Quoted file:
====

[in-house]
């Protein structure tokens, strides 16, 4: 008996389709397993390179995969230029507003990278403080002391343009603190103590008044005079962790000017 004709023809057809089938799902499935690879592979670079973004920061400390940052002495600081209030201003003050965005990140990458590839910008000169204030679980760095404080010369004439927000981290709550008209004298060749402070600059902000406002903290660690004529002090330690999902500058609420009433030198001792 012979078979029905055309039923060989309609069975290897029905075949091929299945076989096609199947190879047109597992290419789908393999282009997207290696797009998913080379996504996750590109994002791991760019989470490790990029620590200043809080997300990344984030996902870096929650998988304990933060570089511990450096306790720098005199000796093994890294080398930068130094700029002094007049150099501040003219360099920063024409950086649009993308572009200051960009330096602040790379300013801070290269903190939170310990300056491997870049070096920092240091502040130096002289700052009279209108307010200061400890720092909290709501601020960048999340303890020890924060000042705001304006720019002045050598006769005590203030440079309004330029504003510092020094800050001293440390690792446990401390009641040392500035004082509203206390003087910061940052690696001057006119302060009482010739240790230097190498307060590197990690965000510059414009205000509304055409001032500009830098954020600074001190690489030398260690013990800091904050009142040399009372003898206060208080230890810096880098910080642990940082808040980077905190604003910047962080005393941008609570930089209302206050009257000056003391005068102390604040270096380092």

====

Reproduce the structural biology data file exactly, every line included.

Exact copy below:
[in-house]
């Protein structure tokens, strides 16, 4: 008996389709397993390179995969230029507003990278403080002391343009603190103590008044005079962790000017 004709023809057809089938799902499935690879592979670079973004920061400390940052002495600081209030201003003050965005990140990458590839910008000169204030679980760095404080010369004439927000981290709550008209004298060749402070600059902000406002903290660690004529002090330690999902500058609420009433030198001792 012979078979029905055309039923060989309609069975290897029905075949091929299945076989096609199947190879047109597992290419789908393999282009997207290696797009998913080379996504996750590109994002791991760019989470490790990029620590200043809080997300990344984030996902870096929650998988304990933060570089511990450096306790720098005199000796093994890294080398930068130094700029002094007049150099501040003219360099920063024409950086649009993308572009200051960009330096602040790379300013801070290269903190939170310990300056491997870049070096920092240091502040130096002289700052009279209108307010200061400890720092909290709501601020960048999340303890020890924060000042705001304006720019002045050598006769005590203030440079309004330029504003510092020094800050001293440390690792446990401390009641040392500035004082509203206390003087910061940052690696001057006119302060009482010739240790230097190498307060590197990690965000510059414009205000509304055409001032500009830098954020600074001190690489030398260690013990800091904050009142040399009372003898206060208080230890810096880098910080642990940082808040980077905190604003910047962080005393941008609570930089209302206050009257000056003391005068102390604040270096380092």